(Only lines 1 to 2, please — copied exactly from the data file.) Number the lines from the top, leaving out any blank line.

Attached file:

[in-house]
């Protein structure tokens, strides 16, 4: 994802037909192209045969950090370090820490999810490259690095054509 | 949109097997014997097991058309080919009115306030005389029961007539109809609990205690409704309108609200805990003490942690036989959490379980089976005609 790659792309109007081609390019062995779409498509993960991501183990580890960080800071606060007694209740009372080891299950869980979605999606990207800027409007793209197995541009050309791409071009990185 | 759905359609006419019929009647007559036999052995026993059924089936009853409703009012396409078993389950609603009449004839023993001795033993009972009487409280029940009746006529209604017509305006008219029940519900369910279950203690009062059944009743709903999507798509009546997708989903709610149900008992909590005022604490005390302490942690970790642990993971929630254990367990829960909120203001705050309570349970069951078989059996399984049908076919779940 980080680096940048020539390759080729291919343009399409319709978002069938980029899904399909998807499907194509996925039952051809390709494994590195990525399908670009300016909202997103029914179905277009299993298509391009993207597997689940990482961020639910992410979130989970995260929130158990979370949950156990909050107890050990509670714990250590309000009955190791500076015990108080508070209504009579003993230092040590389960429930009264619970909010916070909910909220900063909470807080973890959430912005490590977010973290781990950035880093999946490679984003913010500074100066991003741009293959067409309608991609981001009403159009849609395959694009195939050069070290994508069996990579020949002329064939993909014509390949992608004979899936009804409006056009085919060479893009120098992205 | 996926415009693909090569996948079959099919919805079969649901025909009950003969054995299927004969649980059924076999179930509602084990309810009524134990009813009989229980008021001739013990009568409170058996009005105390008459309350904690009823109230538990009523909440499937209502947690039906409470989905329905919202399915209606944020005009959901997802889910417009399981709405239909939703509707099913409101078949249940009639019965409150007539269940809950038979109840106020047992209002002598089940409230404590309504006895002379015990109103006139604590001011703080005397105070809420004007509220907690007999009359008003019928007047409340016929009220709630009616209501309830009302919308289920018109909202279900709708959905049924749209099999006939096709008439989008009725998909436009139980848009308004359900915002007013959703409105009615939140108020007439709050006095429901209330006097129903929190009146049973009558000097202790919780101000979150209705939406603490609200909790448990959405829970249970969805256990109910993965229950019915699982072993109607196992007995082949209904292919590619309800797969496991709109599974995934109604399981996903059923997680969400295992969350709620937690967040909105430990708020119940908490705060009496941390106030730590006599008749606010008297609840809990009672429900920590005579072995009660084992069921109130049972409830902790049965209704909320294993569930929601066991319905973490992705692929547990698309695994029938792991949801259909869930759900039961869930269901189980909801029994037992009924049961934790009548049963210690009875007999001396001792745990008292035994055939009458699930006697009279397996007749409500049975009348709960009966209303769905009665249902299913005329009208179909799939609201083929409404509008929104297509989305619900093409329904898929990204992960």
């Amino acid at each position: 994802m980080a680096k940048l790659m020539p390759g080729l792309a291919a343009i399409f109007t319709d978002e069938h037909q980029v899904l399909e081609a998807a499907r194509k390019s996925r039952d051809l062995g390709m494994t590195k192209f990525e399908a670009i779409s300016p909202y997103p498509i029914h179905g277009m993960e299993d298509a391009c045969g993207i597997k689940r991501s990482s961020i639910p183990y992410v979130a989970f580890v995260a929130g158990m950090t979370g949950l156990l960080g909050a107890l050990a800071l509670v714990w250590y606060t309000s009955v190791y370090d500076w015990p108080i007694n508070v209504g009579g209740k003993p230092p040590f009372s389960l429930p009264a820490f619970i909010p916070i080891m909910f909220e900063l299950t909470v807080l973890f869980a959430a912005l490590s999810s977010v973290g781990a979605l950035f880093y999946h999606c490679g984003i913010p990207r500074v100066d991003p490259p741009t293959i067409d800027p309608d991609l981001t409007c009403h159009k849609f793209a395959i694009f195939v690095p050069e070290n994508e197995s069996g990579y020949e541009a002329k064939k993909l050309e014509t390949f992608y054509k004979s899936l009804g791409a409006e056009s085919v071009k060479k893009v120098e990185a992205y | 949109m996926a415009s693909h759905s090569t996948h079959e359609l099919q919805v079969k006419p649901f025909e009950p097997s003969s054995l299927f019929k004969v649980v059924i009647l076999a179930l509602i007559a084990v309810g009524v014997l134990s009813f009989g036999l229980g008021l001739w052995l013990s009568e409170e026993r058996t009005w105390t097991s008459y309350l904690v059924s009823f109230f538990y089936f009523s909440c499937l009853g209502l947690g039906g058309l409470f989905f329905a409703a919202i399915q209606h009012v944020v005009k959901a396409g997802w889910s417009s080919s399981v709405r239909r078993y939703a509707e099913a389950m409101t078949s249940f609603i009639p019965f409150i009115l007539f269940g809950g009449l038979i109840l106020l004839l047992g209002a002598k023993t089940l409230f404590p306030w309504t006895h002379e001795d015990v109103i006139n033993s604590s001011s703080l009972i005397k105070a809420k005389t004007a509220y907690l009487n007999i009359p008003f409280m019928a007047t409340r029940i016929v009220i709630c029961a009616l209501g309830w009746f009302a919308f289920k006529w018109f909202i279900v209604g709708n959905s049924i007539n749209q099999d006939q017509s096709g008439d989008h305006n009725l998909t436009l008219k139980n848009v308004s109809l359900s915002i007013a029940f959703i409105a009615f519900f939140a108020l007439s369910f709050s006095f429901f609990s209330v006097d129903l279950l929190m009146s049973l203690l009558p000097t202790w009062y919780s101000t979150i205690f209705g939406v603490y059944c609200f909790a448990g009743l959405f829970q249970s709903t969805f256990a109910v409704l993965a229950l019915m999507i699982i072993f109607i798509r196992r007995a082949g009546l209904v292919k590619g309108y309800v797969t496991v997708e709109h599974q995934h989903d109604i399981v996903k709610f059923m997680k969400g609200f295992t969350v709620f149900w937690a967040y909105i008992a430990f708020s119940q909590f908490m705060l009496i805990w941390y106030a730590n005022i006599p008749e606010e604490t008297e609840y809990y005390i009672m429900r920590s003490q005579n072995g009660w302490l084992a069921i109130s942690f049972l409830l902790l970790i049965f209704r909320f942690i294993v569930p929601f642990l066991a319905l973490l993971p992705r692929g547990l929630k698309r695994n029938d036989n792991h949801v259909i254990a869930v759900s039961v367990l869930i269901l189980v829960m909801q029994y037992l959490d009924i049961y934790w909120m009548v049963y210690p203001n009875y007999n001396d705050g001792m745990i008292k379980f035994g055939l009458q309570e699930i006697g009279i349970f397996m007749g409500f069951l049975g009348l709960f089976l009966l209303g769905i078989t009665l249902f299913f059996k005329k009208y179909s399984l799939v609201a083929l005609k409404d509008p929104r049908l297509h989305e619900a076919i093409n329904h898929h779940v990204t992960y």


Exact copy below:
[in-house]
């Protein structure tokens, strides 16, 4: 994802037909192209045969950090370090820490999810490259690095054509 | 949109097997014997097991058309080919009115306030005389029961007539109809609990205690409704309108609200805990003490942690036989959490379980089976005609 790659792309109007081609390019062995779409498509993960991501183990580890960080800071606060007694209740009372080891299950869980979605999606990207800027409007793209197995541009050309791409071009990185 | 759905359609006419019929009647007559036999052995026993059924089936009853409703009012396409078993389950609603009449004839023993001795033993009972009487409280029940009746006529209604017509305006008219029940519900369910279950203690009062059944009743709903999507798509009546997708989903709610149900008992909590005022604490005390302490942690970790642990993971929630254990367990829960909120203001705050309570349970069951078989059996399984049908076919779940 980080680096940048020539390759080729291919343009399409319709978002069938980029899904399909998807499907194509996925039952051809390709494994590195990525399908670009300016909202997103029914179905277009299993298509391009993207597997689940990482961020639910992410979130989970995260929130158990979370949950156990909050107890050990509670714990250590309000009955190791500076015990108080508070209504009579003993230092040590389960429930009264619970909010916070909910909220900063909470807080973890959430912005490590977010973290781990950035880093999946490679984003913010500074100066991003741009293959067409309608991609981001009403159009849609395959694009195939050069070290994508069996990579020949002329064939993909014509390949992608004979899936009804409006056009085919060479893009120098992205 | 996926415009693909090569996948079959099919919805079969649901025909009950003969054995299927004969649980059924076999179930509602084990309810009524134990009813009989229980008021001739013990009568409170058996009005105390008459309350904690009823109230538990009523909440499937209502947690039906409470989905329905919202399915209606944020005009959901997802889910417009399981709405239909939703509707099913409101078949249940009639019965409150007539269940809950038979109840106020047992209002002598089940409230404590309504006895002379015990109103006139604590001011703080005397105070809420004007509220907690007999009359008003019928007047409340016929009220709630009616209501309830009302919308289920018109909202279900709708959905049924749209099999006939096709008439989008009725998909436009139980848009308004359900915002007013959703409105009615939140108020007439709050006095429901209330006097129903929190009146049973009558000097202790919780101000979150209705939406603490609200909790448990959405829970249970969805256990109910993965229950019915699982072993109607196992007995082949209904292919590619309800797969496991709109599974995934109604399981996903059923997680969400295992969350709620937690967040909105430990708020119940908490705060009496941390106030730590006599008749606010008297609840809990009672429900920590005579072995009660084992069921109130049972409830902790049965209704909320294993569930929601066991319905973490992705692929547990698309695994029938792991949801259909869930759900039961869930269901189980909801029994037992009924049961934790009548049963210690009875007999001396001792745990008292035994055939009458699930006697009279397996007749409500049975009348709960009966209303769905009665249902299913005329009208179909799939609201083929409404509008929104297509989305619900093409329904898929990204992960």